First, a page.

Greenreality Homes–activity and the participation of citizens in a sustainable way of living is developed in the Greenreality Homes and Companies project. The project is pioneered by the city of Lappeenranta and Lappeenranta University of Technology. It is funded by the European Regional Development Fund, the city of Lappeenranta and Lappeenranta University of Technology. The Greenreality Homes test period is also part of the international Sustainable lifestyles accelerator.

The Sustainable lifestyles accelerator works in seven countries. From Finland, in addition to Lappeenranta, also Porvoo, Vantaa, Kuopio, Valkeakoski, Lahti, Kauniainen, Helsinki and Joensuu are members. The goal is to get 500 Finnish households to join in 2019 altogether. The international project is coordinated by the German Wuppertal Intstitute and in Finland D-mat oy, with which Lappeenranta collaborates.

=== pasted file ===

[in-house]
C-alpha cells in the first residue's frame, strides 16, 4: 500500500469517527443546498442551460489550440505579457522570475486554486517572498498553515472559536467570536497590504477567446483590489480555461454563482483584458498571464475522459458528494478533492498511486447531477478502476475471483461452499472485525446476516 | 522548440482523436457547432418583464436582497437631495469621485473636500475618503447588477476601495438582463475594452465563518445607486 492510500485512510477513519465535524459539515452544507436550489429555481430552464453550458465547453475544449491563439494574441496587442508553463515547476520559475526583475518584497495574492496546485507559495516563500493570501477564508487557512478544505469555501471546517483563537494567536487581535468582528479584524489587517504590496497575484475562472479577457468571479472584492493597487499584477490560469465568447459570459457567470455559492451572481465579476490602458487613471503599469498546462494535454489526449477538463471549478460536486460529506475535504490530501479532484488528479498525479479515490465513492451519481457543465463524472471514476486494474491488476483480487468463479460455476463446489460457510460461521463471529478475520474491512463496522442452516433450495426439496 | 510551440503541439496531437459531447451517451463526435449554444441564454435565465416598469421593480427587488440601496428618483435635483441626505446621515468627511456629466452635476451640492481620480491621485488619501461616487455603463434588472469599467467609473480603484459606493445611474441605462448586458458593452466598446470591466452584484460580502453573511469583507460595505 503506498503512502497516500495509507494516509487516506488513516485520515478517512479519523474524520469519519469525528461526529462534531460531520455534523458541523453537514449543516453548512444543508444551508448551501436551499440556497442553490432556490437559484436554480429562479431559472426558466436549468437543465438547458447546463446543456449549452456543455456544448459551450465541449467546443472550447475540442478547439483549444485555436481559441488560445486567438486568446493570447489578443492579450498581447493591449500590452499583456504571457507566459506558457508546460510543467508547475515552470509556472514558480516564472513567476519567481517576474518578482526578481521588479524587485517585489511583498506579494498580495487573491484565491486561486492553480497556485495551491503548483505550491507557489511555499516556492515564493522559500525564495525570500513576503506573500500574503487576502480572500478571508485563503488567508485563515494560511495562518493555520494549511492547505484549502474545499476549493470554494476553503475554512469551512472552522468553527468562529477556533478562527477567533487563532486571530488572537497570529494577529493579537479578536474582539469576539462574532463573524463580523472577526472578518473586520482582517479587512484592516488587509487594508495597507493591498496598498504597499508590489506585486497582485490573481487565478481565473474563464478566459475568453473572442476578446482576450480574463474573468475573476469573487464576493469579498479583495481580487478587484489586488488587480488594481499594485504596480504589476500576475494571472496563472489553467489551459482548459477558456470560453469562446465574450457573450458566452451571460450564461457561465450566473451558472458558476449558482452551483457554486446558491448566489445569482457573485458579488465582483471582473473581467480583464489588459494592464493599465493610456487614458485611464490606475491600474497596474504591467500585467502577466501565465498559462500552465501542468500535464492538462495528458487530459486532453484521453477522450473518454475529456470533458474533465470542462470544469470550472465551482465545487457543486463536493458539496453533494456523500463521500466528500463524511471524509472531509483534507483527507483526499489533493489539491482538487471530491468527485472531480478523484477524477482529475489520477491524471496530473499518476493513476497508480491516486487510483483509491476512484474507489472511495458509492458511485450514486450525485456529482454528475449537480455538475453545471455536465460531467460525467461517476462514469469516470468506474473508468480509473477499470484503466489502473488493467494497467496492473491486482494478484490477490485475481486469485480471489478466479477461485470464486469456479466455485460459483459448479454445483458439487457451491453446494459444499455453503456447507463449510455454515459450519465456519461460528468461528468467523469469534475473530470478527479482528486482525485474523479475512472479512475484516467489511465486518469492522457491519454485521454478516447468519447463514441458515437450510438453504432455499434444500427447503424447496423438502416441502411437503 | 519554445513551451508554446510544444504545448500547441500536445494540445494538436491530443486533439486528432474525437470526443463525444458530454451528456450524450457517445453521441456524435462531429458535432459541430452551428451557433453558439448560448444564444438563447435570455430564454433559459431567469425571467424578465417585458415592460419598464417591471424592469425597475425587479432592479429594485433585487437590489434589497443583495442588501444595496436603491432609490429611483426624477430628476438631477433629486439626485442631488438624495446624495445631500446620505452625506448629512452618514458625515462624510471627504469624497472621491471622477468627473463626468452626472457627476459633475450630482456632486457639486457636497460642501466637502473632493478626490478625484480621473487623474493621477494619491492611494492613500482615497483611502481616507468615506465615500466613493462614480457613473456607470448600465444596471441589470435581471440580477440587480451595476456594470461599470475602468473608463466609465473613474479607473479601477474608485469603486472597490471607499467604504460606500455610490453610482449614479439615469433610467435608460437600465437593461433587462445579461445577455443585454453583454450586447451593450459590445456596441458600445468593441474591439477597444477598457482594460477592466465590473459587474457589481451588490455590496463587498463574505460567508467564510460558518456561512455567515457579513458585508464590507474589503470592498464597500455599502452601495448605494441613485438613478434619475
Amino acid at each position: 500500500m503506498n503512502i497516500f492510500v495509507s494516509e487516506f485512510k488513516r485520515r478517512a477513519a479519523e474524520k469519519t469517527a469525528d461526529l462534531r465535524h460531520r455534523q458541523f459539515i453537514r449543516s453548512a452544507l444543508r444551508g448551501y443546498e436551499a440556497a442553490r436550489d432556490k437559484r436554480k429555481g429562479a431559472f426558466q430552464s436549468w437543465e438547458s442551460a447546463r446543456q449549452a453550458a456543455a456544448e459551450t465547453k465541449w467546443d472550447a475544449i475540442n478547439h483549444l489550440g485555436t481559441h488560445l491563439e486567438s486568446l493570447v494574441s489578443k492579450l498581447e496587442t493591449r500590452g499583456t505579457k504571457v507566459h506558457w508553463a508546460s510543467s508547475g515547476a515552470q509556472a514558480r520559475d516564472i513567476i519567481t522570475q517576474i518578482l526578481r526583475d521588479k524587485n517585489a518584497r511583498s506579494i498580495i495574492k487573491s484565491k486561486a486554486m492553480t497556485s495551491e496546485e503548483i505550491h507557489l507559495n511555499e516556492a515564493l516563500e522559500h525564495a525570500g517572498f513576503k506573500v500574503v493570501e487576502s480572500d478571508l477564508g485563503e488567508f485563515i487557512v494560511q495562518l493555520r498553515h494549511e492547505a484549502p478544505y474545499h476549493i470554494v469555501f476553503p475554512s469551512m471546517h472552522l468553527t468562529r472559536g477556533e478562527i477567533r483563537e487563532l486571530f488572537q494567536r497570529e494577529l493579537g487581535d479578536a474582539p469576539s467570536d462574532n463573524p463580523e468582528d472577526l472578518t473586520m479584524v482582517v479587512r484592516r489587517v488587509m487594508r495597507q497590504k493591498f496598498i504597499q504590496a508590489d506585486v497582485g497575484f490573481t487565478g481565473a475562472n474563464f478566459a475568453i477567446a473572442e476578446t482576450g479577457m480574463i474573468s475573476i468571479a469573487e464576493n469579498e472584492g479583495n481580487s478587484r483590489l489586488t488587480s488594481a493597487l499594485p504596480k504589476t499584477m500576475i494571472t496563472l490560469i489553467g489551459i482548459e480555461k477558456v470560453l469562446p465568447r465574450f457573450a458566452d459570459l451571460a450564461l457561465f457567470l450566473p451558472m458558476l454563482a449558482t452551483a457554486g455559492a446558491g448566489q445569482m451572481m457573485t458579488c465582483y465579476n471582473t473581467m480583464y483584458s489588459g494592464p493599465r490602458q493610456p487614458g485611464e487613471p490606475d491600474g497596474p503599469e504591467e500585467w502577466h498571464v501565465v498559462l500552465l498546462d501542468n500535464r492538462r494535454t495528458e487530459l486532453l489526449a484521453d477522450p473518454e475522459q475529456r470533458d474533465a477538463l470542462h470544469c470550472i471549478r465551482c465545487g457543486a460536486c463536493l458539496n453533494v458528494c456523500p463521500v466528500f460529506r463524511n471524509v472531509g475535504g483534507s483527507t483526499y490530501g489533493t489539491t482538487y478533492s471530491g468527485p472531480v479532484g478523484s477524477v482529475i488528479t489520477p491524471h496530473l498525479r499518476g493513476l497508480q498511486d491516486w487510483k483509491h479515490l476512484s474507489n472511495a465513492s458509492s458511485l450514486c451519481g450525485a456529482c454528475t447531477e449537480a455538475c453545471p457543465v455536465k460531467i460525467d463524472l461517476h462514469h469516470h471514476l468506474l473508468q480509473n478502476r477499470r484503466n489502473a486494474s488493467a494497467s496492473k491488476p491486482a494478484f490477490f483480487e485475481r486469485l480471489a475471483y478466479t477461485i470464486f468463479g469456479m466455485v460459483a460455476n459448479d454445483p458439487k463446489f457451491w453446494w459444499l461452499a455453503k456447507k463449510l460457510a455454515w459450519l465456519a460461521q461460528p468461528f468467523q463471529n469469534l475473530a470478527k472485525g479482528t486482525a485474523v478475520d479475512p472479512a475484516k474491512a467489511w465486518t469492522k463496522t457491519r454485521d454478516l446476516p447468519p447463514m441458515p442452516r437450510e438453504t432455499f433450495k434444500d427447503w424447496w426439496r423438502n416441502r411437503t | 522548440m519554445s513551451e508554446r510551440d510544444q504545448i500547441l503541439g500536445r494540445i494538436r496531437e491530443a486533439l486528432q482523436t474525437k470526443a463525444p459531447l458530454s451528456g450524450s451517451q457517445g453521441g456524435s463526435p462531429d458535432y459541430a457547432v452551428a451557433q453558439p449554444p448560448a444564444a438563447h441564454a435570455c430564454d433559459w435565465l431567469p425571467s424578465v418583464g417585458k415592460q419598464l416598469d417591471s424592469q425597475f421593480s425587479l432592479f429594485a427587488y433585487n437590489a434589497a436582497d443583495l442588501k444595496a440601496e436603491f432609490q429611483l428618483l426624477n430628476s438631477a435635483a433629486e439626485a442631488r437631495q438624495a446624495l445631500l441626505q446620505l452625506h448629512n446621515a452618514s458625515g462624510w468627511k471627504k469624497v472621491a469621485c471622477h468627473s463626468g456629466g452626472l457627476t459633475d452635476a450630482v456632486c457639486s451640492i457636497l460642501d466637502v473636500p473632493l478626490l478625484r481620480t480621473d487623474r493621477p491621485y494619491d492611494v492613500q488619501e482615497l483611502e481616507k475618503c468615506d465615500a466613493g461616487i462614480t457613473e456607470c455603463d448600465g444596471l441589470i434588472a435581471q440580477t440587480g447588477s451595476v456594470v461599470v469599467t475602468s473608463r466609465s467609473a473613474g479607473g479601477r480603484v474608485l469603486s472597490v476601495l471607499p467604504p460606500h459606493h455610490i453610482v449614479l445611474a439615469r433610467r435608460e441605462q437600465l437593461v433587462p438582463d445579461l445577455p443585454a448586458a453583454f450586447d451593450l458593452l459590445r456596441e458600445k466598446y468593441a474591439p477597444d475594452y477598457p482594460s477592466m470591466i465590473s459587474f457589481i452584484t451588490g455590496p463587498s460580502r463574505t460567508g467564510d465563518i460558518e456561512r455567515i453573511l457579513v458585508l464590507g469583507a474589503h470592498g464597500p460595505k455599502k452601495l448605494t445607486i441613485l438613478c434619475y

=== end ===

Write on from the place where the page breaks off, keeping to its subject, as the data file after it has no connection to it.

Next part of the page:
Additional information on the activity and contact information of the households:

The city of Lappeenranta, Greenreality Services
Expert Sanna Laukkanen
+358 50 5326 187, sanna.laukkanen@lappeenranta.fi

Additional information on the results of the test period:

D-mat Oy
CEO and expert on sustainable development Michael Lettenmeier
+358 40 5412 876, michael@d-mat.fi